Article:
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Tree Huggers Don’t Move Committee

Ten residents of Liberty Grove attended the Nov. 3 county Airport & Parks Committee meeting to try to convince the committee to change its Aug. 6 vote to harvest Ash trees from Door Bluff Headlands County Park.

The committee voted in August to harvest the trees rather than allow the trees in the county park to succumb to the Emerald Ash Borer, the ash-killing insect that was discovered in Door County on June 10.

Those who traveled from far northern Door to speak for the Ash trees invoked the name of park founder Jens Jensen, quoted others who are against the harvest, claimed science is against the harvest, said other species will be damaged by the harvest and at least one person said his faith in the Department of Natural Resources, whose foresters recommended the harvest, has been shaken by recent developments in Kewaunee County.

However, the committee did not entertain the suggestion of reversing its earlier decision to harvest the trees. It did decide to look at a possible alternate route for logging trucks at the behest of the Town of Liberty Grove in order to avoid a section of recently repaved Garrett Bay Road.

Committee member Ken Fisher pointed out that experts told the committee that school buses do more damage to roads than logging trucks.

Parks Director Erik Aleson was asked to look into the feasibility of an alternate route, if deemed necessary.

Aleson said he would be making a site visit to the park later this month in preparation for setting details for the first 20-acre harvest of Ash from the park, but added that it’s unlikely the first harvest will happen before the winter of 2015-16.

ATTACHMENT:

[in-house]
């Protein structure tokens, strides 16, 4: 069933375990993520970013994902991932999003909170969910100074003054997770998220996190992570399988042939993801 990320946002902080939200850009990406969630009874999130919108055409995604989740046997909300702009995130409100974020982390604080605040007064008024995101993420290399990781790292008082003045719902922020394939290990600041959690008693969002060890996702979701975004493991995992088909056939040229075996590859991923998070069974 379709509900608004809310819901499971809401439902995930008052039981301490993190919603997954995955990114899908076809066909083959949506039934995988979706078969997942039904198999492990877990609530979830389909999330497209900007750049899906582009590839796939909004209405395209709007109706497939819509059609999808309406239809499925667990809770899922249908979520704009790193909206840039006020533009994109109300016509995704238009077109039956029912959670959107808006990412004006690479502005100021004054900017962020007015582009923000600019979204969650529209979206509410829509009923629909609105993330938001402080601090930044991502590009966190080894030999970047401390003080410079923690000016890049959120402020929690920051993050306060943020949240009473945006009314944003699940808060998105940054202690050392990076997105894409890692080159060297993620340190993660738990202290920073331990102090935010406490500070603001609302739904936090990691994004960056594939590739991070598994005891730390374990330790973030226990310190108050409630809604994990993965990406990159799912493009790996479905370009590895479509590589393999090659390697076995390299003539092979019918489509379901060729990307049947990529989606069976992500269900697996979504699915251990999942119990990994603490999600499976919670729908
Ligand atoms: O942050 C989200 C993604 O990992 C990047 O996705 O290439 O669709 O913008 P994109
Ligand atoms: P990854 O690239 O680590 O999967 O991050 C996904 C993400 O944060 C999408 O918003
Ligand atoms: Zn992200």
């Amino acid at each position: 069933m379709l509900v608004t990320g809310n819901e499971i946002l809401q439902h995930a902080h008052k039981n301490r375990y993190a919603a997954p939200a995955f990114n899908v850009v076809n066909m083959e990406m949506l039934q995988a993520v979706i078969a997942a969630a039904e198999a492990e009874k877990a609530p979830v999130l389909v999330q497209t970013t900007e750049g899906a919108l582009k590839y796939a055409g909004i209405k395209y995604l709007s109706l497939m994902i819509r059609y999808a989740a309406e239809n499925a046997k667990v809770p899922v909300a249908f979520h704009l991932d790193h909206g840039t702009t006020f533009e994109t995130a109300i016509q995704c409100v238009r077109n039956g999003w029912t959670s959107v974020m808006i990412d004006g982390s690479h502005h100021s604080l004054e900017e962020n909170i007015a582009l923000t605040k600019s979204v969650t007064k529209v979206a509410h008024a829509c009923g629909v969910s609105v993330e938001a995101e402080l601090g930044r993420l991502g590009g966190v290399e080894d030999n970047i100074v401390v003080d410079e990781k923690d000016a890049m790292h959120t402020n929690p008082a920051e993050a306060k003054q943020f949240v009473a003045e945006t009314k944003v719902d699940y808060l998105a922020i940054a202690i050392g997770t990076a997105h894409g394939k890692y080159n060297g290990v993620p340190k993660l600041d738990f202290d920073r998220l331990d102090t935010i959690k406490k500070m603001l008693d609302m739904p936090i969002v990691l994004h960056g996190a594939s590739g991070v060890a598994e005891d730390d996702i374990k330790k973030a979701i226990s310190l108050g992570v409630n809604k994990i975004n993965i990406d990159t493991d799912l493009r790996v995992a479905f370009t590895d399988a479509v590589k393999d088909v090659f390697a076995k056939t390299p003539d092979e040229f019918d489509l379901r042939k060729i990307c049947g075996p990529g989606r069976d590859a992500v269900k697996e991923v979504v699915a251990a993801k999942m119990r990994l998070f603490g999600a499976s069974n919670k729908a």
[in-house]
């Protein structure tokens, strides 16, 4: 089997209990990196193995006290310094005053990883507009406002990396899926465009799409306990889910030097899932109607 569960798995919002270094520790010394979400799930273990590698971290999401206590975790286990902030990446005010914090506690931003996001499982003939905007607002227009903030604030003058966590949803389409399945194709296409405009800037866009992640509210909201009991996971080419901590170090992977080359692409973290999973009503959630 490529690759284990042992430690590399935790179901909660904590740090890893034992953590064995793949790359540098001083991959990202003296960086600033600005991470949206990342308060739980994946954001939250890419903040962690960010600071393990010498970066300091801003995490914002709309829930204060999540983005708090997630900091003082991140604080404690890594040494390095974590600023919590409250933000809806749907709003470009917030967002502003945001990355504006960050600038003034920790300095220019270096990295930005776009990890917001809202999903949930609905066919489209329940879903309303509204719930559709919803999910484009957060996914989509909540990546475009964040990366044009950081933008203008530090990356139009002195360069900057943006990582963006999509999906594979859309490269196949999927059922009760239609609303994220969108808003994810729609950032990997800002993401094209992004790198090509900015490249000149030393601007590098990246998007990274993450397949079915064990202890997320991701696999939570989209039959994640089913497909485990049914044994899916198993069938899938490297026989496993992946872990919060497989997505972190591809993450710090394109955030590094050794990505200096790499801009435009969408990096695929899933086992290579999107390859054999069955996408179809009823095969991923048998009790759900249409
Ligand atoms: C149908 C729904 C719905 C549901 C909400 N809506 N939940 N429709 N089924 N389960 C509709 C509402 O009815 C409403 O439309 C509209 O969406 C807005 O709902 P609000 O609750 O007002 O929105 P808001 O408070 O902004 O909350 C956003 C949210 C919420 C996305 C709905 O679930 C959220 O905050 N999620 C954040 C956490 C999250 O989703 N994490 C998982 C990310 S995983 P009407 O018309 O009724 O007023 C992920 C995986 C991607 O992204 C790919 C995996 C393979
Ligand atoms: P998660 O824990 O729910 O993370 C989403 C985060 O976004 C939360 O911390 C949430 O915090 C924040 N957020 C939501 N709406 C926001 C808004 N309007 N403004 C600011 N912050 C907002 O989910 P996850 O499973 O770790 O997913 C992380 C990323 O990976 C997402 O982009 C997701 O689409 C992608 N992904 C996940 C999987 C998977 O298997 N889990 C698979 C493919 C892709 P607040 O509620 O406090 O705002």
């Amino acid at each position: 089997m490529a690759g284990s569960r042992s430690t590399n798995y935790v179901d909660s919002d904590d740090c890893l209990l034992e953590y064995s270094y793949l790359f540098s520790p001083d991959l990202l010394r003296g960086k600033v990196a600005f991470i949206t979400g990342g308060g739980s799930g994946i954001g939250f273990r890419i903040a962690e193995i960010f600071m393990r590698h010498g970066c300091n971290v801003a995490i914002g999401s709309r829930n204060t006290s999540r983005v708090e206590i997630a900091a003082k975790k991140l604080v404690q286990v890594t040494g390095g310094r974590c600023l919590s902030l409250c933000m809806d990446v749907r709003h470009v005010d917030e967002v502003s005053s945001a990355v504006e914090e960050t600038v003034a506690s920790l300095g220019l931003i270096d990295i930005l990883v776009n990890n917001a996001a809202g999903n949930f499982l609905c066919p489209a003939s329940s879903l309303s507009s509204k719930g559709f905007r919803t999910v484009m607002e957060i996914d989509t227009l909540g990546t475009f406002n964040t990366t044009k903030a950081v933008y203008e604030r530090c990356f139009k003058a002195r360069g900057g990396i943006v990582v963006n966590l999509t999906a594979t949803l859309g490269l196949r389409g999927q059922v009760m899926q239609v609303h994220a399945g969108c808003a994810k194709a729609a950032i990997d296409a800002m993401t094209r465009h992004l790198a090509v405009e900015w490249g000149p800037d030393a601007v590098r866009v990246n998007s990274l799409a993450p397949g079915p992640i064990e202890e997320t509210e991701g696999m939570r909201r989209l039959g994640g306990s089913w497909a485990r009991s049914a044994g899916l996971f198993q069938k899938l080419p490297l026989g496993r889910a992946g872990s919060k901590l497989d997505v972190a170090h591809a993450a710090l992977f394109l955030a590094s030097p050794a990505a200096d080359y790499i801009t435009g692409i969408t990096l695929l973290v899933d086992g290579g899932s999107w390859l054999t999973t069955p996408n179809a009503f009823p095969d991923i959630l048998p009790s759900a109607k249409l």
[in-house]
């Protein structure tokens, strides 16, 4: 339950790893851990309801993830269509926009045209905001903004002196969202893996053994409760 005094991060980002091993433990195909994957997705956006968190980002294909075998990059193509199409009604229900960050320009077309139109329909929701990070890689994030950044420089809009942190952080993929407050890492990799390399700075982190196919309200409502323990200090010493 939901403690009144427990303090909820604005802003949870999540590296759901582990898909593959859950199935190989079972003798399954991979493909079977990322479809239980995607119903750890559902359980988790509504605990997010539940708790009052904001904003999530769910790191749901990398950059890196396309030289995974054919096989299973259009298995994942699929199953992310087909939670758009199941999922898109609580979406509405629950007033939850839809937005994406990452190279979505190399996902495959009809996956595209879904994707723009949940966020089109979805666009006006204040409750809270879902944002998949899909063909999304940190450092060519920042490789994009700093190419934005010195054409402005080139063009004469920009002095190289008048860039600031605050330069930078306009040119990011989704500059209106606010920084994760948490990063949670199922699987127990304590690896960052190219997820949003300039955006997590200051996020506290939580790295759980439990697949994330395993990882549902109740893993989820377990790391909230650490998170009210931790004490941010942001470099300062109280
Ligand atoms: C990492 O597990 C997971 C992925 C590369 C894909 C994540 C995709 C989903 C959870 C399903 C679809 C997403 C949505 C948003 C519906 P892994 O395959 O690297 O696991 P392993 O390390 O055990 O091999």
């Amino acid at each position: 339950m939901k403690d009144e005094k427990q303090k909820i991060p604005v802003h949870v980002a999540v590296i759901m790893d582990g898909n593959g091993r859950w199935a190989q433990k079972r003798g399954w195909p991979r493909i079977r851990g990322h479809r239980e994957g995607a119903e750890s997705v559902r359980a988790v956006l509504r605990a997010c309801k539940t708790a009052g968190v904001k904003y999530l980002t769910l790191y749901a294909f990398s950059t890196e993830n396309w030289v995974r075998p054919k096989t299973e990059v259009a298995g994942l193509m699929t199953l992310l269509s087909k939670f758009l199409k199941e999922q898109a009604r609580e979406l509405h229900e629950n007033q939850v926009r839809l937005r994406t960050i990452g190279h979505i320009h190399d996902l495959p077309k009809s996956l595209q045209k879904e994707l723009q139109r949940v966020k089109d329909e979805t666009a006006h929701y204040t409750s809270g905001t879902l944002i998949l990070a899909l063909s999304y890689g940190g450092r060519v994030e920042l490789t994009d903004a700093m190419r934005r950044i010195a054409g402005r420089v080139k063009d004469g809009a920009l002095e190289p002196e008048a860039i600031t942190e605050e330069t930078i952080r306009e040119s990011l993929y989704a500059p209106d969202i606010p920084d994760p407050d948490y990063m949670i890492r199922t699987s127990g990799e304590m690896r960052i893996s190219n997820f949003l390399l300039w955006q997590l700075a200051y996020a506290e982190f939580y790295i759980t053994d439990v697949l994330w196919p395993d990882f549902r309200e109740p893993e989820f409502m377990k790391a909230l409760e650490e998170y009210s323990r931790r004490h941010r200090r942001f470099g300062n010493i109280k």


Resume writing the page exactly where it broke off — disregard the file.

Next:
The committee also heard from caving enthusiast Gary Soule, who has written a booklet detailing the history of Horseshoe Bay Cave. Soule also asked the committee to consider naming the cave Horseshoe Bay Cave County Park, but several committee members objected to “putting the cart before the horse,” in that the county does not have a fully operational plan in place and advertising it as a county park at this stage would only result in disappointment for those expecting a wide open county park experience.

Aleson said the parks department is prepared to take reservations for guided tours of the cave, which are only held between May and October so as not to disturb the bats that winter in the cave.

While several committee members said they liked the idea of designating the cave a county park, Aleson said he would have to research past grants to ensure that the grants and cave were not tied to the adjacent Frank E. Murphy County Park.

The committee also approved increases in the fee structure for county park venues for the coming year. Pavilions at John Miles Park and the Forestville Dam that rented for $37 a day will now be $50 a day. Pavilions with service areas at John Miles, Frank Murphy and George K. Pinney parks that rented daily for $63.50 will now rent for $75. The Cave Point Park Gazebo rental remains at $75 a day.